Again, how might things have been different? First and foremost, Joshua didn’t inquire of the Lord before proceeding to Ai. Had he, God would have revealed the family’s sin so that he might have taken care of that business first. But, he didn’t. I would think this would have been a very important lesson to Joshua because it came at the price of 36 lives, lives he was responsible for. I’m sure Joshua never forgot that.

Second, Joshua blamed God, even though God had promised to take him into the Promised Land and conquer those nations. Right? That promise had warnings. I know it’s long, but this promise of God’s is important. Joshua missed this one, big time.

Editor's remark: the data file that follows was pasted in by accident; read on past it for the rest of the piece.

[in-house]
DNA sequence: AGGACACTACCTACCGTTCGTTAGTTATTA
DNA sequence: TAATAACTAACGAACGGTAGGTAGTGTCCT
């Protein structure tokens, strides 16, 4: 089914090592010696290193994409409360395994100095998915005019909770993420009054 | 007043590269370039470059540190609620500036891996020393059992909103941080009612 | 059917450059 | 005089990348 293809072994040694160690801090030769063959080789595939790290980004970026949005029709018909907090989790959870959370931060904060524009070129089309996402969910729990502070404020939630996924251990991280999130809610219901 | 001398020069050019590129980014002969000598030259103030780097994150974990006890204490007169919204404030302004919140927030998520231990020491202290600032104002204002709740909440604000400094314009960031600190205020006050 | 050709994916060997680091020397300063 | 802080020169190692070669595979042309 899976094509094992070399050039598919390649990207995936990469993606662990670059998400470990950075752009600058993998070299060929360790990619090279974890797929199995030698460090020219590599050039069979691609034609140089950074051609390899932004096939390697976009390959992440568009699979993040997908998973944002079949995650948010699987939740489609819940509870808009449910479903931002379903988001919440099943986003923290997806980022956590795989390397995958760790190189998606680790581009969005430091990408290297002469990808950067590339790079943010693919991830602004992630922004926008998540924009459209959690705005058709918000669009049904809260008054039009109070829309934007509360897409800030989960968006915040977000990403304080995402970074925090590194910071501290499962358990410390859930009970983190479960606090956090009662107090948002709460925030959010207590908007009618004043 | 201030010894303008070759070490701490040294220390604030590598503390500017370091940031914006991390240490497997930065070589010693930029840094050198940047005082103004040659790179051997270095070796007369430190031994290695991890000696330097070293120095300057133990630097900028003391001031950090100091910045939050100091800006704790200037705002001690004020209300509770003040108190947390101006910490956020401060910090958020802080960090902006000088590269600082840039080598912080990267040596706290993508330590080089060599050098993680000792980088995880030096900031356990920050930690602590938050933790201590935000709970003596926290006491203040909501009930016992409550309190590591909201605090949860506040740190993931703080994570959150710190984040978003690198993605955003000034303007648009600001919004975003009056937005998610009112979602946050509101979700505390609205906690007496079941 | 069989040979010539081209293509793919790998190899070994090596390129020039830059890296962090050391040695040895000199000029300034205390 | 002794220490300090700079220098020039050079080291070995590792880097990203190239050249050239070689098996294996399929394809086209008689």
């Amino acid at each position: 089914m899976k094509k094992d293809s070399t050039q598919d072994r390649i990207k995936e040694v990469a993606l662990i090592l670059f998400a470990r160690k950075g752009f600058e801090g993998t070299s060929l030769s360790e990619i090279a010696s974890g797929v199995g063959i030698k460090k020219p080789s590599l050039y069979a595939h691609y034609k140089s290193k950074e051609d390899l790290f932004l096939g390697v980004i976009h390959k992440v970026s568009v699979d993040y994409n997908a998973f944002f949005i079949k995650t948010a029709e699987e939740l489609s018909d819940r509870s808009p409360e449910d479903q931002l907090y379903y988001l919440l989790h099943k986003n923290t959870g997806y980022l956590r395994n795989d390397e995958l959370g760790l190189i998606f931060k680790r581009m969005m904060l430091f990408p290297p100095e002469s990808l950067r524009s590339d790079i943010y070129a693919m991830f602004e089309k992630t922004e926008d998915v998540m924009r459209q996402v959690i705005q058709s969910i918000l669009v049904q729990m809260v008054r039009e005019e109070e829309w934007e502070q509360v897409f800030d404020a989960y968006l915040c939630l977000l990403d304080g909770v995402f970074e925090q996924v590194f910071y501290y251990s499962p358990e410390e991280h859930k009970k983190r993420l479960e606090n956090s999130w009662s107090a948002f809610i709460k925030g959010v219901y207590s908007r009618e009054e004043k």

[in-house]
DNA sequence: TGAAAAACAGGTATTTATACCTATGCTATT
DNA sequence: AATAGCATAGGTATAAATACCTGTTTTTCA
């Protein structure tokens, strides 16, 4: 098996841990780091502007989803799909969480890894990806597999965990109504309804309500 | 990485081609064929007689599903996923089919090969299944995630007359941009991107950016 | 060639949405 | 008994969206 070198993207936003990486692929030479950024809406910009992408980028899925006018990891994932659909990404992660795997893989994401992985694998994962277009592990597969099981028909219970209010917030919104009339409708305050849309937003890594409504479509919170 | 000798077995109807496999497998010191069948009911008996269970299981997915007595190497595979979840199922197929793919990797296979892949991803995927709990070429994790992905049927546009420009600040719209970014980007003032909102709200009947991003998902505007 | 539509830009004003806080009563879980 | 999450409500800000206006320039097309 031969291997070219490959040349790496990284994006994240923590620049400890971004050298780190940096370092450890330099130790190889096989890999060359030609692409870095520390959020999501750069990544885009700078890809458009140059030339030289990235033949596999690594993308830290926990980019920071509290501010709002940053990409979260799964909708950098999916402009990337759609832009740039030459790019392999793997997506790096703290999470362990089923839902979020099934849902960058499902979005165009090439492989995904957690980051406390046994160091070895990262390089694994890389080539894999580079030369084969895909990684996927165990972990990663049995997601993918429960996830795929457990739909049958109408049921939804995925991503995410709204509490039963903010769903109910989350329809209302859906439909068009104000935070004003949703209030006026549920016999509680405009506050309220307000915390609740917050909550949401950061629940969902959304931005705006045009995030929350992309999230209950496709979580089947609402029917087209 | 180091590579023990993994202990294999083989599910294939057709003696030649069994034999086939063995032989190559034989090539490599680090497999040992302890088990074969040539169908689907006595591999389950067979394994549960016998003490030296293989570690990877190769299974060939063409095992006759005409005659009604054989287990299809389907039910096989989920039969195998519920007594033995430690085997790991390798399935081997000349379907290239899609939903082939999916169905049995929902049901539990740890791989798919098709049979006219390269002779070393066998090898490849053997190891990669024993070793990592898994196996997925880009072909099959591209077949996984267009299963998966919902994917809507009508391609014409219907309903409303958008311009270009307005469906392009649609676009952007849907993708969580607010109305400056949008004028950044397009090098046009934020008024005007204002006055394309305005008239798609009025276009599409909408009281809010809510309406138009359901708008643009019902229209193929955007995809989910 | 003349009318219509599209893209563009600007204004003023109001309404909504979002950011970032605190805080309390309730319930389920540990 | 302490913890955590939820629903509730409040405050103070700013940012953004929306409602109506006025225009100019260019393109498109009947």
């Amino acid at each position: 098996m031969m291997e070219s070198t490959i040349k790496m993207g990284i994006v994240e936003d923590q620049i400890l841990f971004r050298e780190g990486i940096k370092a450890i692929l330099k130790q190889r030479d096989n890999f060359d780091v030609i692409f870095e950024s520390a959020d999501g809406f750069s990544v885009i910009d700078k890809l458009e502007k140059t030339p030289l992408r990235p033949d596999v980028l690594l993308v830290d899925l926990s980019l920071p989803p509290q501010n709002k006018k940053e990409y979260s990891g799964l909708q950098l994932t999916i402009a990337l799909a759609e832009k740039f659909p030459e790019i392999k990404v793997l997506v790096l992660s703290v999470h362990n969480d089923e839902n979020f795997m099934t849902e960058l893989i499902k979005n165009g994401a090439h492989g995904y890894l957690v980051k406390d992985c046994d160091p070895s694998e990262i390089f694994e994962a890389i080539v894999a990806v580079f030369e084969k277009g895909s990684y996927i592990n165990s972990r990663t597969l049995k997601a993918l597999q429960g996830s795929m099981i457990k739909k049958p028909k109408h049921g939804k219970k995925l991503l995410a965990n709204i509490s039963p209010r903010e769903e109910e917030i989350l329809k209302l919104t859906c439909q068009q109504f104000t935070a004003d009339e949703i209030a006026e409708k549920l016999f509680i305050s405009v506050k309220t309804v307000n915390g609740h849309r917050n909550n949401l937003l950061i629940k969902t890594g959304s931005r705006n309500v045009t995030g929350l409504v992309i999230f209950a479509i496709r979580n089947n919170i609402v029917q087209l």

Joshua 1:1-9 After the death of Moses the servant of the Lord, the Lord said to Joshua the son of Nun, Moses assistant, “Moses my servant is dead. Now therefore arise, go over this Jordan, you and all this people, into the land that I am giving to them, to the people of Israel. Every place that the sole of your foot will tread upon I have given to you, just as I promised to Moses. From the wilderness and this Lebanon as far as the great river, the river Euphrates, all the land of the Hittites to the Great Sea toward the going down of the sun shall be your territory. No man shall be able to stand before you all the days of your life. Just as I was with Moses, so I will be with you. I will not leave you or forsake you. Be strong and courageous, for you shall cause this people to inherit the land that I swore to their fathers to give them. Only be strong and very courageous, being careful to do according to all the law that Moses my servant commanded you. Do not turn from it to the right hand or to the left, that you may have good success wherever you go. This Book of Law shall not depart from your mouth, but you shall meditate on it day and night, so that you may be careful to do according to all that is written in it. For then you will make your way prosperous, and then you will have good success. Have I not commanded you? Be strong and courageous. Do not be frightened, and do not be dismayed, for the Lord your God is with you wherever you go.